2016 Undergraduate Awards

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Cognitive control processes allow individuals to guide their behaviour in the face of distracting or irrelevant stimuli, and typically continue developing into early adulthood. These processes are often tested using response inhibition paradigms such as the size congruency task, which require participants to select between conflicting responses. Previous studies have shown that activity in the dorsolateral prefrontal cortex (DLPFC) and the anterior cingulate cortex (ACC) parallels the protracted development of cognitive control. Recent evidence suggests that children and adolescents may rely on more subcortical regions such as the cerebellum to process conflict. The present study aimed to comprehensively investigate activity in the DLPFC, ACC, and cerebellum during response inhibition across developmental stages, thereby proposing conflict processing neural pathways utilized at various developmental stages. Five children, five adolescent and five adult participants completed a size congruency task while undergoing fMRI scanning. Incongruent trials (25%) elicited conflict processing. Incongruent-congruent contrasts were averaged within groups and compared across groups via visual inspection. While small regions of unilateral DLPFC activity were measured for children and adolescents, adults showed large regions of bilateral DLPFC activity. Children and adolescents showed no ACC activity while adults exhibited bilateral ACC activity. Children showed more widespread cerebellar activity compared to adolescents and adults. In light of these results and recent research findings, we propose a DLPFC-cerebellar conflict processing network in children, with the cerebellum performing conflict resolution by cancelling an ongoing but incorrect motor program. Adults are suggested to utilize a DLPFC-ACC network, where the ACC suppresses a prepotent response before it is initiated. Adolescents show evidence of activity in both networks. Future studies should focus on how conflict processing develops as a network, rather than identifying localized regions of development.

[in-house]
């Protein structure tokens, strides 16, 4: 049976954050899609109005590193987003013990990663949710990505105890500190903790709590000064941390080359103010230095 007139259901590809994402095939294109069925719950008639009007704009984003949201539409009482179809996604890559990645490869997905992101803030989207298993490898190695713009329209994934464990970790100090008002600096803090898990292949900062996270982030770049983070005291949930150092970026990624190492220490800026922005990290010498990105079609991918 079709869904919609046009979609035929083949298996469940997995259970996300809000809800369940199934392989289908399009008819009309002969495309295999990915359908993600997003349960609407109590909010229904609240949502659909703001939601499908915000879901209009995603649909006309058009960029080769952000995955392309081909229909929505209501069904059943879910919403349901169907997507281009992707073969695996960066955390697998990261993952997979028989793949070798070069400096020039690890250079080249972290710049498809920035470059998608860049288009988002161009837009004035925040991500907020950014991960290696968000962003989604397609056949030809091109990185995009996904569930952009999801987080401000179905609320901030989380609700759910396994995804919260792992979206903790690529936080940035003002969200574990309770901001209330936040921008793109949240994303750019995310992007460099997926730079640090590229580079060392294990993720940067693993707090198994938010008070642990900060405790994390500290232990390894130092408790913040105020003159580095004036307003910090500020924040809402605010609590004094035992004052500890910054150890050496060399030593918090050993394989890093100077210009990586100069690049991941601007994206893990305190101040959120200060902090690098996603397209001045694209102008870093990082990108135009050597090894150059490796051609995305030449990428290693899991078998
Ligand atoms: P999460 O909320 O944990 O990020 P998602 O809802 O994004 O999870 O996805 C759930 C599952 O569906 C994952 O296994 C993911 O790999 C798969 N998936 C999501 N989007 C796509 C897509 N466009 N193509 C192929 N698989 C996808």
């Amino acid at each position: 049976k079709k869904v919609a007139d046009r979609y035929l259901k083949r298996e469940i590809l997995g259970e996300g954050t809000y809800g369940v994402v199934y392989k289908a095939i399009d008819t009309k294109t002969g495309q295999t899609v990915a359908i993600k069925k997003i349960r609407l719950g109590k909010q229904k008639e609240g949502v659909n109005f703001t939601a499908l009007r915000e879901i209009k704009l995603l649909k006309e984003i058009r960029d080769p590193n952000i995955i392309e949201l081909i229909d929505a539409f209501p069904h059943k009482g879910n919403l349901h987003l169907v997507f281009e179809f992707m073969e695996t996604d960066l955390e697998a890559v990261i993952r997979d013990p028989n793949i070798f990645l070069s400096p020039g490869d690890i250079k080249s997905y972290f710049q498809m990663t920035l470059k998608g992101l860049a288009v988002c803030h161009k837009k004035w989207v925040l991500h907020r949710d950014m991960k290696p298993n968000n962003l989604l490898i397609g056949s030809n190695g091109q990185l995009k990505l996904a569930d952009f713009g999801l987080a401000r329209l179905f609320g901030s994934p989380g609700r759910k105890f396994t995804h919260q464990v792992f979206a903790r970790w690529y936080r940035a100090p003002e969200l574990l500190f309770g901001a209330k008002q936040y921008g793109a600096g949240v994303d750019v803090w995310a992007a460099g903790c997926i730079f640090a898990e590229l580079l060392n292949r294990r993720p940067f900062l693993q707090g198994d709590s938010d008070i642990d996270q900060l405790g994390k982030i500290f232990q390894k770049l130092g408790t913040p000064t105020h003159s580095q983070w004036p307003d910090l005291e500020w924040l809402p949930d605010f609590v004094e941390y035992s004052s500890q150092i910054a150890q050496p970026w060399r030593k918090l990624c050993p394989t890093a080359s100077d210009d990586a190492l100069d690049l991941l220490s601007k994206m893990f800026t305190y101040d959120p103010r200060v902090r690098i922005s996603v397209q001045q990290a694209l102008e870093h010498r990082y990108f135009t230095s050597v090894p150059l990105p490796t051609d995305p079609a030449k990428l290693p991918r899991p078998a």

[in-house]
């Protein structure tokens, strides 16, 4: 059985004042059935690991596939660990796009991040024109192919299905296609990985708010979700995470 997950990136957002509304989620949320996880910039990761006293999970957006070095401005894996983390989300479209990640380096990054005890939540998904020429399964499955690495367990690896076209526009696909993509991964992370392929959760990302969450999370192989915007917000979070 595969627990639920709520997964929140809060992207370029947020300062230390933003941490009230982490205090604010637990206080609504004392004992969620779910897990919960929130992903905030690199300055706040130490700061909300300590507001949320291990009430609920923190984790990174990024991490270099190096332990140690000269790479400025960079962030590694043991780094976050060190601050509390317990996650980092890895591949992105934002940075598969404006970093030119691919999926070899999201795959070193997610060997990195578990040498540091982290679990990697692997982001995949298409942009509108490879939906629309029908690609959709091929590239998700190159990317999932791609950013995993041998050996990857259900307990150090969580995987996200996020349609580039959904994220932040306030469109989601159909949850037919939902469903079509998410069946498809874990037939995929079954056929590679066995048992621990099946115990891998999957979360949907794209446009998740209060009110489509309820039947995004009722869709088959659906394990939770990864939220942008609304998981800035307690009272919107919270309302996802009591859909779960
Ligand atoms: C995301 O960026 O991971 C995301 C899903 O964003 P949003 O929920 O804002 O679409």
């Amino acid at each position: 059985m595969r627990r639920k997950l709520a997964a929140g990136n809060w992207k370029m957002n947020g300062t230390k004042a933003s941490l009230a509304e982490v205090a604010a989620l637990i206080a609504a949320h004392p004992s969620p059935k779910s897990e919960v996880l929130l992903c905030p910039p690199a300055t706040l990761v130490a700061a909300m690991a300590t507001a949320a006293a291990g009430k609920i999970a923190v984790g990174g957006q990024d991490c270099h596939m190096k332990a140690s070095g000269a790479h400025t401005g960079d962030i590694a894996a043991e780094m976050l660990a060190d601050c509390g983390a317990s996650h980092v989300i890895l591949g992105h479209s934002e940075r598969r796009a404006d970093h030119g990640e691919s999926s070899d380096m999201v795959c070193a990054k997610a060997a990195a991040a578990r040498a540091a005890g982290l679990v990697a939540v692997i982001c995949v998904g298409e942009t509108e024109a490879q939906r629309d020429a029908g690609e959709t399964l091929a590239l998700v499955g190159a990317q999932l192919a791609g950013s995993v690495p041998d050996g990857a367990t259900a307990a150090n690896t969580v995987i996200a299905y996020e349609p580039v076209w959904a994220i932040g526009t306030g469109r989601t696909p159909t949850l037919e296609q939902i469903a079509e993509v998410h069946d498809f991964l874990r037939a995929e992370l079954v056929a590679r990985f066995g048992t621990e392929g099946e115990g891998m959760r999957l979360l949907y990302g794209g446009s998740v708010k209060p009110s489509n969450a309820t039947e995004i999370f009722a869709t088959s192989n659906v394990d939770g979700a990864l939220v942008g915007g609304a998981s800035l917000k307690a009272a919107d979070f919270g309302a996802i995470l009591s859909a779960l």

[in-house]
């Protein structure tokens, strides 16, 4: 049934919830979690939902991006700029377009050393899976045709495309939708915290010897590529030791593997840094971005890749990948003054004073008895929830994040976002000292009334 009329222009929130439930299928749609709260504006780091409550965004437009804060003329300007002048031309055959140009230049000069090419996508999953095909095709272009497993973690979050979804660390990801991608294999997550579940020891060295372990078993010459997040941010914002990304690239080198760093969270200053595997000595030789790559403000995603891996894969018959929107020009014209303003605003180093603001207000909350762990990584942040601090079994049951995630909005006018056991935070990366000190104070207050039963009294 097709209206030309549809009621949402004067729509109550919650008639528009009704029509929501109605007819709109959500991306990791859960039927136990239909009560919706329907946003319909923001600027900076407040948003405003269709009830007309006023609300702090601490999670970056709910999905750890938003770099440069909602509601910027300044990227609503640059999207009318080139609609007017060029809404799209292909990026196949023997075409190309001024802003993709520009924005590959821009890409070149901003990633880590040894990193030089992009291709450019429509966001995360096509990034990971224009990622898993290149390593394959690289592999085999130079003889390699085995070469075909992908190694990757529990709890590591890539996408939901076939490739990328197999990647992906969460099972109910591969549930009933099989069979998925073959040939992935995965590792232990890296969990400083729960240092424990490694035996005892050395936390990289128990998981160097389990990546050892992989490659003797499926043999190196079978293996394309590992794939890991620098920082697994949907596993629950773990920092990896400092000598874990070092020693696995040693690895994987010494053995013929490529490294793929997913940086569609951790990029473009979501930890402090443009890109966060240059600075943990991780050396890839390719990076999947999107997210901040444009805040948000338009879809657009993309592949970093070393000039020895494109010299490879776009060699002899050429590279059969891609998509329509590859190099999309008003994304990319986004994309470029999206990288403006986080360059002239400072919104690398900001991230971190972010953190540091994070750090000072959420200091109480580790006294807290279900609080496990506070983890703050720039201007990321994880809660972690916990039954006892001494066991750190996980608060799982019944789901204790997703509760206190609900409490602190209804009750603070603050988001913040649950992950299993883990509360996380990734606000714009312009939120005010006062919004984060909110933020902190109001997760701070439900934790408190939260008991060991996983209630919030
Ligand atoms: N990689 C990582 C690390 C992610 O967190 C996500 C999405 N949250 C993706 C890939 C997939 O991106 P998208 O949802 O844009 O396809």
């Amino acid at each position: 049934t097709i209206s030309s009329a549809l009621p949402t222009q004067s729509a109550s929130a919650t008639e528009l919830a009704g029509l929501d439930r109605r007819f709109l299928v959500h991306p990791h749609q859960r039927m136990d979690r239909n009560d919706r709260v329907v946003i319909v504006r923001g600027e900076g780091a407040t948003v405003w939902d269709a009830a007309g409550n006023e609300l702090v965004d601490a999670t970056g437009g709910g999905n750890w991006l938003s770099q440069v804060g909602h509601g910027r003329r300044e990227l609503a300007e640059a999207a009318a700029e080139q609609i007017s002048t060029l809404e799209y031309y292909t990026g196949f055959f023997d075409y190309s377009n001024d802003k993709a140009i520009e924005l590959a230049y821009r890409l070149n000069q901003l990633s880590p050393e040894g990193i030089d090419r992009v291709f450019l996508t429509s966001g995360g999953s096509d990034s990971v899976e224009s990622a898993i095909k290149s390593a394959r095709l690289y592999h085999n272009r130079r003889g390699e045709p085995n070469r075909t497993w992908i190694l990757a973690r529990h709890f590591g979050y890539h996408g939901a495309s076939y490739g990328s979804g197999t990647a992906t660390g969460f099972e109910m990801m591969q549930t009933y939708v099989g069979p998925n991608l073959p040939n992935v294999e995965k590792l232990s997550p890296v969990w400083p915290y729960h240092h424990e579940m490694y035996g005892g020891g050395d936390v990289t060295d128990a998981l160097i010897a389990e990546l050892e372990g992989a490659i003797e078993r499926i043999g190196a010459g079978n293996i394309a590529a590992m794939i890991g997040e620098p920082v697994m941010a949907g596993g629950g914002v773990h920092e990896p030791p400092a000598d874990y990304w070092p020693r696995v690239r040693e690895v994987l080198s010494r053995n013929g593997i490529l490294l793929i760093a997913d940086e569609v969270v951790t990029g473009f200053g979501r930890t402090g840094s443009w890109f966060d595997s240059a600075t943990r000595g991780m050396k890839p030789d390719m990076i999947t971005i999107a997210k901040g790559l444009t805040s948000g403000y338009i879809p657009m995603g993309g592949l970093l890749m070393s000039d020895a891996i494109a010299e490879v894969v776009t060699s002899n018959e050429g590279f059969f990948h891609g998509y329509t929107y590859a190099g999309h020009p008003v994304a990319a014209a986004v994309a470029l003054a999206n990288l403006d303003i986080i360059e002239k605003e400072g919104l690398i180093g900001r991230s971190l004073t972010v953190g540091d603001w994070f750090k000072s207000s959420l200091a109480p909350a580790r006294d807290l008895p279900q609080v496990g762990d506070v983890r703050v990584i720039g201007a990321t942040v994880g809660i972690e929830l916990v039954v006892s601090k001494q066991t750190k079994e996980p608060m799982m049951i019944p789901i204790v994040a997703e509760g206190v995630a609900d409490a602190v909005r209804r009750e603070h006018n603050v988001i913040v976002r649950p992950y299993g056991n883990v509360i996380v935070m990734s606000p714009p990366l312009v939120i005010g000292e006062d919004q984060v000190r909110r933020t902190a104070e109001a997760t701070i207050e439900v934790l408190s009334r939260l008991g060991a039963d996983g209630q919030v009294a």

Image by geralt. In the public domain.